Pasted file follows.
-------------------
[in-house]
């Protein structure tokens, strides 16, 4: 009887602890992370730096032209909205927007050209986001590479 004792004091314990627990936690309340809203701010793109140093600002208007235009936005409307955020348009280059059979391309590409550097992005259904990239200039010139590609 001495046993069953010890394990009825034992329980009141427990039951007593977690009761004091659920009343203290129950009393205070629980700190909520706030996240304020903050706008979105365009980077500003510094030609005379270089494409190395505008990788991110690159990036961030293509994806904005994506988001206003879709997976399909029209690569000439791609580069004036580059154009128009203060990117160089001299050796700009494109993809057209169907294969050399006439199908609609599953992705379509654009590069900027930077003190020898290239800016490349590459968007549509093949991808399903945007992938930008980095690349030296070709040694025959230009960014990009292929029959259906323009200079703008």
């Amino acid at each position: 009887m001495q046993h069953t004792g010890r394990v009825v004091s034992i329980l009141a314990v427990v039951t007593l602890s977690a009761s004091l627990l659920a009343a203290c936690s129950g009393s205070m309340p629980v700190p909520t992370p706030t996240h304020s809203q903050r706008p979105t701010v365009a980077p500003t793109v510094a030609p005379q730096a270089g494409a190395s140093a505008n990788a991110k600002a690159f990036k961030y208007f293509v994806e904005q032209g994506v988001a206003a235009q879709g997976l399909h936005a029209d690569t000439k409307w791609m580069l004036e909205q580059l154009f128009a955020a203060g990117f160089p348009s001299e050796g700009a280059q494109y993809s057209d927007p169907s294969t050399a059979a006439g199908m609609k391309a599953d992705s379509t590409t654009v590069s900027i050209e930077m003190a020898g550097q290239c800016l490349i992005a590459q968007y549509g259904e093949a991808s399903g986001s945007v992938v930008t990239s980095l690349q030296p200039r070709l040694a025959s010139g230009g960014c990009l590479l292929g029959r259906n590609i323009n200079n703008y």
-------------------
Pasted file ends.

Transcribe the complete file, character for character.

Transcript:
[in-house]
């Protein structure tokens, strides 16, 4: 009887602890992370730096032209909205927007050209986001590479 004792004091314990627990936690309340809203701010793109140093600002208007235009936005409307955020348009280059059979391309590409550097992005259904990239200039010139590609 001495046993069953010890394990009825034992329980009141427990039951007593977690009761004091659920009343203290129950009393205070629980700190909520706030996240304020903050706008979105365009980077500003510094030609005379270089494409190395505008990788991110690159990036961030293509994806904005994506988001206003879709997976399909029209690569000439791609580069004036580059154009128009203060990117160089001299050796700009494109993809057209169907294969050399006439199908609609599953992705379509654009590069900027930077003190020898290239800016490349590459968007549509093949991808399903945007992938930008980095690349030296070709040694025959230009960014990009292929029959259906323009200079703008």
């Amino acid at each position: 009887m001495q046993h069953t004792g010890r394990v009825v004091s034992i329980l009141a314990v427990v039951t007593l602890s977690a009761s004091l627990l659920a009343a203290c936690s129950g009393s205070m309340p629980v700190p909520t992370p706030t996240h304020s809203q903050r706008p979105t701010v365009a980077p500003t793109v510094a030609p005379q730096a270089g494409a190395s140093a505008n990788a991110k600002a690159f990036k961030y208007f293509v994806e904005q032209g994506v988001a206003a235009q879709g997976l399909h936005a029209d690569t000439k409307w791609m580069l004036e909205q580059l154009f128009a955020a203060g990117f160089p348009s001299e050796g700009a280059q494109y993809s057209d927007p169907s294969t050399a059979a006439g199908m609609k391309a599953d992705s379509t590409t654009v590069s900027i050209e930077m003190a020898g550097q290239c800016l490349i992005a590459q968007y549509g259904e093949a991808s399903g986001s945007v992938v930008t990239s980095l690349q030296p200039r070709l040694a025959s010139g230009g960014c990009l590479l292929g029959r259906n590609i323009n200079n703008y």